c. September 7: After victories throughout Sicily and the Italian mainland, Garibaldi is welcomed into Naples d. October: King Victor Emmanuel II leads Piedmontese forces through the Papal States south to meet Garibaldi in Naples, Garibaldi hands over his power to Victor Emmanuel II X. 1861 a. February 18: King Victor Emmanuel II assumes title of King of Italy with an Italian parliament under his leadership b. June 6: Camillo di Cavour dies after seeing his lifes work almost fulfilled, with only Venetia and the Papal States not under Italian control XI. 1866 a. December: The last French troops depart from Rome, leaving only a garrison b. June 20: Italy enters the Austro-Prussian War supporting Prussia against Austria, and is promised Venetia if they win c. July 21: Italian forces under Garibaldi are victorious against Austria at Bezzecca, and move forward into Venetia d. July 26: Prussia signs armistice with Austria and on August 12, Italy ends war with Austria e. October 12: Emperor Franz Joseph of Austria cedes Venetia to Napoleon III for not entering the war, who then cedes it to Italy XII. 1867 a. October: Garibaldi seeks Rome and Papal States but fails; revolutions inside Rome are also suppressed XIII. 1870: a. July: With the outbreak of the Franco-Prussian War, Napoleon III calls troops stationed at Rome b. September 11: Italian Army advances towards Rome c. September 20: Italian forces enter Rome with some casualties and, after a plebiscite, Rome is annexed by the Kingdom of Italy XIV. 1871: a. June: The capital of the Kingdom of Italy is officially moved from Florence to Rome, Italy is officially unified

ISSUES AFTER UNIFICATION

I. Rivalry between North and South & Strong local loyalties a. For many southerners it was hard to distinguish between unification and colonization by Piedmont b. Southern opinion turned against Victor Emmanuel and law and order broke down c. By 1863 90,000 Italian troops were committed to peacekeeping operations in the south II. Popes hostility to the new state

CONCLUSION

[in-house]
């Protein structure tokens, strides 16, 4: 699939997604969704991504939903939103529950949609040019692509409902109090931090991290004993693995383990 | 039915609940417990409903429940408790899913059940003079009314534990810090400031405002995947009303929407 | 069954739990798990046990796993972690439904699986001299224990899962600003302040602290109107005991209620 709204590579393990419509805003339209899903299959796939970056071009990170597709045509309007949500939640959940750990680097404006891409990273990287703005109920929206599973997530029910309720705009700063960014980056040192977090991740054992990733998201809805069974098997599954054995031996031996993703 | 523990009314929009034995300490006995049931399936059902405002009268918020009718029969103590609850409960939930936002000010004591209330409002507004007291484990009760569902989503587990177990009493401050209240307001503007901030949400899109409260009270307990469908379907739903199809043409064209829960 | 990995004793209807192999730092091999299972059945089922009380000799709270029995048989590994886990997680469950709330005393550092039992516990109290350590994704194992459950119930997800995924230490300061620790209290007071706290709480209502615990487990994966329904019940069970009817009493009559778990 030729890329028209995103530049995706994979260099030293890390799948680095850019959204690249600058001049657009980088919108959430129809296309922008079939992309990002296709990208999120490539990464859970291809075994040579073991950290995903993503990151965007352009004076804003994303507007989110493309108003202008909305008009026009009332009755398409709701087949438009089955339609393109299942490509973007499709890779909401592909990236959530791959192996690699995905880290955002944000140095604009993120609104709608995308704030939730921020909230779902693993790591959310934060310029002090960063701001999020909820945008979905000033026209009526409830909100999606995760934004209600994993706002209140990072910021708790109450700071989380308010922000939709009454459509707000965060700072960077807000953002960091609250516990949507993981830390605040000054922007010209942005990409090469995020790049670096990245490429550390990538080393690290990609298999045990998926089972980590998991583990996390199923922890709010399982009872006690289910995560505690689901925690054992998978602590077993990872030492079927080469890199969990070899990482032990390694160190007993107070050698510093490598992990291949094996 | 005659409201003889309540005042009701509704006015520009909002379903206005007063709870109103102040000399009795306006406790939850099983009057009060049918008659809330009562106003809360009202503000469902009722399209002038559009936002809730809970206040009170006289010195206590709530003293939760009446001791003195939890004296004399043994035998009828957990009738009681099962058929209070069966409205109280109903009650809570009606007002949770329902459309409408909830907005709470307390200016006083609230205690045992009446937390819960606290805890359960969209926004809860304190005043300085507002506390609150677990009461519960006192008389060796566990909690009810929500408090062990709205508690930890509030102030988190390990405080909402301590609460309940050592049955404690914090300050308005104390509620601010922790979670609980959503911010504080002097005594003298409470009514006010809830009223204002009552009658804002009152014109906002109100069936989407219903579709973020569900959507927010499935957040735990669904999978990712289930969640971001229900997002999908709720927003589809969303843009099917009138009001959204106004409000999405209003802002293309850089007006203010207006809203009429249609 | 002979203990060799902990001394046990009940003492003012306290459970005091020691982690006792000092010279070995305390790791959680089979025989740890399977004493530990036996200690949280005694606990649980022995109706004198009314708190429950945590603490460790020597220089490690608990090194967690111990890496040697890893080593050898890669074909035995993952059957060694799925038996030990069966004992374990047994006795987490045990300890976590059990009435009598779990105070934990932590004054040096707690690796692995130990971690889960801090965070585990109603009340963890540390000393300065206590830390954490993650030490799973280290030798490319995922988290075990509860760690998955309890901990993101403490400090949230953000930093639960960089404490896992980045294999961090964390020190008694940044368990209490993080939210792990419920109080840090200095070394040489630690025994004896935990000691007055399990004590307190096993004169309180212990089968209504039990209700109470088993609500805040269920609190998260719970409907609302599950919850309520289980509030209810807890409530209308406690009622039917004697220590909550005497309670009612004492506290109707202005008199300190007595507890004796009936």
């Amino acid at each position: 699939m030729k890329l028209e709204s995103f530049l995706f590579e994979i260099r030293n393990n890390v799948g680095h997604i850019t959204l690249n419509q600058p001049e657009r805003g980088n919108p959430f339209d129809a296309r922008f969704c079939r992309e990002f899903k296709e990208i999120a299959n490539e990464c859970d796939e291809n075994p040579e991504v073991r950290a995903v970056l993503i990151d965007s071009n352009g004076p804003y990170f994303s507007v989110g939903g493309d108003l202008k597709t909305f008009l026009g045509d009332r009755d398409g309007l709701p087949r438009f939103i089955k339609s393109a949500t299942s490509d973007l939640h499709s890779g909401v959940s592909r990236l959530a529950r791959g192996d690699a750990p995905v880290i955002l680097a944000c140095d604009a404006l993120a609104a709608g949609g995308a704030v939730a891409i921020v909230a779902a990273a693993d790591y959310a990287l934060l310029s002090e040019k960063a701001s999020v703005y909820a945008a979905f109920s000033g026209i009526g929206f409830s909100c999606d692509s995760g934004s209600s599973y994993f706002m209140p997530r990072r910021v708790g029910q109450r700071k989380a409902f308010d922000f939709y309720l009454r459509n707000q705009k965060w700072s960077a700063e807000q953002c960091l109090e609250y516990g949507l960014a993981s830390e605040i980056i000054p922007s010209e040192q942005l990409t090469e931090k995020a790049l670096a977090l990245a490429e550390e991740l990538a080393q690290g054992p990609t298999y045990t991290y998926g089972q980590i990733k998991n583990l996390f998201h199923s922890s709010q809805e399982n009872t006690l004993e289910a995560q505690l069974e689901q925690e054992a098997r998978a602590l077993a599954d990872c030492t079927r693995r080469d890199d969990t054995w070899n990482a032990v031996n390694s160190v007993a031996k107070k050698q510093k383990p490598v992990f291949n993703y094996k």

I. Without the favourable international situation, unification would not have come about when it did II. Piedmontese expansionism, rather than Italian nationalism, was the real driving force behind unification III. Mazzini, Cavour and Garibaldi were not united different ideas, aims, opinions

Italian Unification
During his occupation/rule of the peninsula, Napoleon had believed that the several states making up the Italian peninsula should be unified o His formation of the Kingdom of Italy briefly raised the hopes of Italian nationalists o Instead, the Congress of Vienna had reduced Italy to its politically fragmented state Between 1815 and 1848 a multitude of liberal-nationalist organizations (e.g. Carbonari, Young Italy) waged unsuccessful rebellion against the Austrian domination o This movement was led by idealist and founder of Young Italy, Giuseppe Mazzini Giuseppe Mazzini o Organized a national revolutionary movement his ideology of an independent republic spread across the Italian population o Imprisoned for revolutionary activities o Released in 1831, he founded La Giovane Italia, whose motto was God and the People it sought the unification of Italy o Mazzini pinned his hopes on the educated middle class and urban artisans he had no faith in the peasantry, and had little interest in land reform. This was ultimately a mistake he could have brought the rural masses on his side o Mazzinis efforts eventually failed, and he was forced to disband Young Italy in 1836 the movement had been too idealistic o HOWEVER, Mazzinis movement ultimately had an impact: His writings helped put the idea of a unified Italy on the political agenda Great influence on a section of patriots, including Garibaldi By the 1830s and 40s, the idea of a unified Italy was in books, operas, music, art, etc. Political Divisions after Congress of Vienna o Lombardy & Venetia direct Hapsburg rule o Duchies of Parma, Modena and Tuscany under Austrian puppet rulers o Papal states Pope Pius IX o Kingdom of Two Sicilies Ferdinand II, corrupt Spanish Bourbon o Piedmont only state in Italy ruled by Italians with freely elected parliament In Piedmont, King Victor Emmanuel had retained the constitution (Statuto) that had been granted by his father King Charles Albert (1831 49)